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Relationship Between Inoculum Level of Phytophthora capsici and Mortality of Pepper. J. H. Bowers, Department of Plant Pathology, University of Florida, Gainesville 32611, Present address: Department of Plant Pathology, Ohio State University, Ohio Agricultural Research and Development Center, Wooster 44691; D. J. Mitchell, Department of Plant Pathology, University of Florida, Gainesville 32611. Phytopathology 81:178-184. Accepted for publication 22 August 1990. Copyright 1991 The American Phytopathological Society. DOI: 10.1094/Phyto-81-178.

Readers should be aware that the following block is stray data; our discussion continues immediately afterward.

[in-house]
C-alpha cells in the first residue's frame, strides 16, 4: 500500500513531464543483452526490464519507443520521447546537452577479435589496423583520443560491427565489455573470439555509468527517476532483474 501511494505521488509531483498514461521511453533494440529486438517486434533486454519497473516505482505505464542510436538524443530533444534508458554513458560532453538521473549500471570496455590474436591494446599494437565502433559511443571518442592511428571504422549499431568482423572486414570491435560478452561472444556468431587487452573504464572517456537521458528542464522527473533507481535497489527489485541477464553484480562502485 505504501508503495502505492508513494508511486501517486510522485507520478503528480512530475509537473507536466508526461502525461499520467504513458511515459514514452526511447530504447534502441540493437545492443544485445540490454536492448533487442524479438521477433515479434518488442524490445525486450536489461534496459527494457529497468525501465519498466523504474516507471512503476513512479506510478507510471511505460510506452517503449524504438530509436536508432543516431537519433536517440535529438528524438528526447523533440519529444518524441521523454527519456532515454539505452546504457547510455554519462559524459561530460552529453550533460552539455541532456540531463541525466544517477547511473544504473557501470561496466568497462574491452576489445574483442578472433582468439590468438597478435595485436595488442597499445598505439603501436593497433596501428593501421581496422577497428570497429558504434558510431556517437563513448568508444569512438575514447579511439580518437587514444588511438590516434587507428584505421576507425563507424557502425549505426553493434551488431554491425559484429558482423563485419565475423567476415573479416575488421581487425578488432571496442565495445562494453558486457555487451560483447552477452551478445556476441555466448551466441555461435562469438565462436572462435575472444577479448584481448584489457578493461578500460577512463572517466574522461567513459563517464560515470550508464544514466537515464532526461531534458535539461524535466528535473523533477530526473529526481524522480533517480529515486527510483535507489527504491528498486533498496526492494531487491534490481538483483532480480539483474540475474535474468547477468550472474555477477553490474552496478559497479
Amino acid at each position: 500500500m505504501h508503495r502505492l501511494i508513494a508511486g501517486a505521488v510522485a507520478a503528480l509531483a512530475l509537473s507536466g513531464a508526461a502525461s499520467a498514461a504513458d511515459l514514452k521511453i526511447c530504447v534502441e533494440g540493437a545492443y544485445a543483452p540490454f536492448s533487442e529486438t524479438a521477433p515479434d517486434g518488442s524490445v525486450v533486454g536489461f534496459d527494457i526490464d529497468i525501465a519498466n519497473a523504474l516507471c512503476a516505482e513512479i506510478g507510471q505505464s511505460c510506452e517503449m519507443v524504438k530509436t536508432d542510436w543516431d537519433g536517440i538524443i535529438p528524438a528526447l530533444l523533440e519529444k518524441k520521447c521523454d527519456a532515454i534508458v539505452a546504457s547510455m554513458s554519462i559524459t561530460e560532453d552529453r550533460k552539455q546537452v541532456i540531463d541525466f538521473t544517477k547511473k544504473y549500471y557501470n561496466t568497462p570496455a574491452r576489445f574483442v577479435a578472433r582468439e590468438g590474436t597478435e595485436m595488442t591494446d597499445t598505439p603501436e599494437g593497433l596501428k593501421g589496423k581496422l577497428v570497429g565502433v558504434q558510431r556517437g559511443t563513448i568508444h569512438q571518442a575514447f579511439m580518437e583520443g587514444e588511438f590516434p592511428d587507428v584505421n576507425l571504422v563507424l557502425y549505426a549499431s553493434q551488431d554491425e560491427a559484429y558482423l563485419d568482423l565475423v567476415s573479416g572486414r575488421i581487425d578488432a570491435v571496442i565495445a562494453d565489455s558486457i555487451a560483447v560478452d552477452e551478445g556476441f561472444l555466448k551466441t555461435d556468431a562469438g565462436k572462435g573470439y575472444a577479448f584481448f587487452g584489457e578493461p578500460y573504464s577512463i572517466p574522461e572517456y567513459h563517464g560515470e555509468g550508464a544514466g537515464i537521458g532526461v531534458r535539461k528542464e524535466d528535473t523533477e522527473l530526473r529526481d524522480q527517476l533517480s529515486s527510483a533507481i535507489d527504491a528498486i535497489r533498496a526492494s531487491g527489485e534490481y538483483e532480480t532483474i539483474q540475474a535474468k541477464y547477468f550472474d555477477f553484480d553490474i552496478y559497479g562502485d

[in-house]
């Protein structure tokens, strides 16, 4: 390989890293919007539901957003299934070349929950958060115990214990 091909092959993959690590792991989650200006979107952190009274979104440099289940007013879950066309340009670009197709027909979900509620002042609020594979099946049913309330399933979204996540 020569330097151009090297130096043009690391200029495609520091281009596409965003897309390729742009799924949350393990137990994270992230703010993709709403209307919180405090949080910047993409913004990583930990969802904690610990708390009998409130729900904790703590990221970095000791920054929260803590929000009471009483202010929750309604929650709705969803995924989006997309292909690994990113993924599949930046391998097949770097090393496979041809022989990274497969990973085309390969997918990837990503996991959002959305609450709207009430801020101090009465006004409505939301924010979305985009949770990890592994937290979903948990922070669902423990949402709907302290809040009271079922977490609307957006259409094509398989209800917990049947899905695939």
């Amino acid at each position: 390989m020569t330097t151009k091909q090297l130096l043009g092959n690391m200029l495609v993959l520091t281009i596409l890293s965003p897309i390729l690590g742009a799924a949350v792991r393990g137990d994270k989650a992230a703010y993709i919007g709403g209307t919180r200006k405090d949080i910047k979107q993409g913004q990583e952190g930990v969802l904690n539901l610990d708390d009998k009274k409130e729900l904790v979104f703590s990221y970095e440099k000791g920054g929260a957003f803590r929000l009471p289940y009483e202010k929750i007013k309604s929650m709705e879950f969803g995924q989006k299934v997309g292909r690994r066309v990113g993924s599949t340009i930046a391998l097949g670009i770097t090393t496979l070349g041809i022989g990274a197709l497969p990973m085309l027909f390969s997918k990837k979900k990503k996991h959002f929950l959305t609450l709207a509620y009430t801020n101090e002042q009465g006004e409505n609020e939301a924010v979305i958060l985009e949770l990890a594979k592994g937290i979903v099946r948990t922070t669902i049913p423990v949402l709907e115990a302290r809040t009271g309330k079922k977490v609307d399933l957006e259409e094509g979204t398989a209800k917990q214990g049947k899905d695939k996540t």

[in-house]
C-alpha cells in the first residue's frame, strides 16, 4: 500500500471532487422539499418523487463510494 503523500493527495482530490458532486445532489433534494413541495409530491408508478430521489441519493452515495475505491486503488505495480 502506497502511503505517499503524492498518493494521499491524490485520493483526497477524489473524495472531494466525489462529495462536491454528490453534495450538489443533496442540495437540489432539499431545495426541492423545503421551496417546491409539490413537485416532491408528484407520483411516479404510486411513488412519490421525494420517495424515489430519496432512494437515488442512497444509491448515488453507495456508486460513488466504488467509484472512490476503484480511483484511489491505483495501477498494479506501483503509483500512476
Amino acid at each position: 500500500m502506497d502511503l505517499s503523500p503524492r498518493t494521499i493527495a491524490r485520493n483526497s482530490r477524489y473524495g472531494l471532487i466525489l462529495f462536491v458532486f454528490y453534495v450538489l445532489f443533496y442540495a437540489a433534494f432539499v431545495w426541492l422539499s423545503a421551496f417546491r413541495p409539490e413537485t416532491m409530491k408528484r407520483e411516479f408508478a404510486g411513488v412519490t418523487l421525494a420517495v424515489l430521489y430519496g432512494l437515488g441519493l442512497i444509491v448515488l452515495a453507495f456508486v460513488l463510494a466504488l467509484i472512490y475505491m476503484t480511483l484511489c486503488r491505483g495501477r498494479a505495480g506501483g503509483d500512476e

Relationships between the levels of oospore and zoospore inoculum of Phytophthora capsici and mortality of pepper (Capsicum annuum) were investigated. Oospore progeny from 20 pairings of pathogenic isolates of P. capsici varied in pathogenicity to pepper at an initial inoculum density of 25 oospores per gram of soil. Only oospore inoculum from specific pairings caused disease in growth room experiments. The highest mortality (3075%) resulted from oospore inoculum produced from pairings involving certain isolates of A2 compatibility type. Oospore inoculum from other pairings caused little or no disease (05%). Further tests with oospores produced from one pairing resulted in an increase in disease with an increase in inoculum density. The ID50 was calculated to be 41 oospores per gram of soil. Inoculum efficiency, defined as the estimated number of infections per propagule and calculated as the slope of the regression line when the estimated number of infections (via the multiple infection transformation) was regressed over inoculum density, was 0.011. Low numbers of zoospores applied to the base of an expanding pepper leaf were capable of causing high levels of plant mortality; 7595% plant mortality occurred with three zoospores per plant. When zoospores were added to free water above flooded soil, 75 and 95% of the plants exposed to 10 and 25 zoospores per plant, respectively, died in some experiments.